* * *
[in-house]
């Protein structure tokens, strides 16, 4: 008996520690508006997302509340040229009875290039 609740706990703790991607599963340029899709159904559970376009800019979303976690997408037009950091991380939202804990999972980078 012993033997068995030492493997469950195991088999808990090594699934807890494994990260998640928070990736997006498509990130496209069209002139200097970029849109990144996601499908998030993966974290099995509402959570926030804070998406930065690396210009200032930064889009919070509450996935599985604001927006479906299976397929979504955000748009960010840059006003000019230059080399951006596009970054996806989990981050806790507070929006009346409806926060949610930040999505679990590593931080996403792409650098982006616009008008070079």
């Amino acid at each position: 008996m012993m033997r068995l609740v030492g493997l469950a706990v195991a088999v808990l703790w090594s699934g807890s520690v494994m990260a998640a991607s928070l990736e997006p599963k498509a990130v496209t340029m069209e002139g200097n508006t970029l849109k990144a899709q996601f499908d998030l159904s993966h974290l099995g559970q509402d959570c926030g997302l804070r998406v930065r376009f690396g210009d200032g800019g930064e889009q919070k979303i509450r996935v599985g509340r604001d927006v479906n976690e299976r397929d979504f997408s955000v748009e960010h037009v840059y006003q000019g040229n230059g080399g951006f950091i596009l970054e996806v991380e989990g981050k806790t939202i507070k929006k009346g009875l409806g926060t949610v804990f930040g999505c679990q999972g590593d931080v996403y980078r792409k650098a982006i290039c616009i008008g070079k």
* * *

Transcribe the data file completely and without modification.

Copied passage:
[in-house]
């Protein structure tokens, strides 16, 4: 008996520690508006997302509340040229009875290039 609740706990703790991607599963340029899709159904559970376009800019979303976690997408037009950091991380939202804990999972980078 012993033997068995030492493997469950195991088999808990090594699934807890494994990260998640928070990736997006498509990130496209069209002139200097970029849109990144996601499908998030993966974290099995509402959570926030804070998406930065690396210009200032930064889009919070509450996935599985604001927006479906299976397929979504955000748009960010840059006003000019230059080399951006596009970054996806989990981050806790507070929006009346409806926060949610930040999505679990590593931080996403792409650098982006616009008008070079």
């Amino acid at each position: 008996m012993m033997r068995l609740v030492g493997l469950a706990v195991a088999v808990l703790w090594s699934g807890s520690v494994m990260a998640a991607s928070l990736e997006p599963k498509a990130v496209t340029m069209e002139g200097n508006t970029l849109k990144a899709q996601f499908d998030l159904s993966h974290l099995g559970q509402d959570c926030g997302l804070r998406v930065r376009f690396g210009d200032g800019g930064e889009q919070k979303i509450r996935v599985g509340r604001d927006v479906n976690e299976r397929d979504f997408s955000v748009e960010h037009v840059y006003q000019g040229n230059g080399g951006f950091i596009l970054e996806v991380e989990g981050k806790t939202i507070k929006k009346g009875l409806g926060t949610v804990f930040g999505c679990q999972g590593d931080v996403y980078r792409k650098a982006i290039c616009i008008g070079k």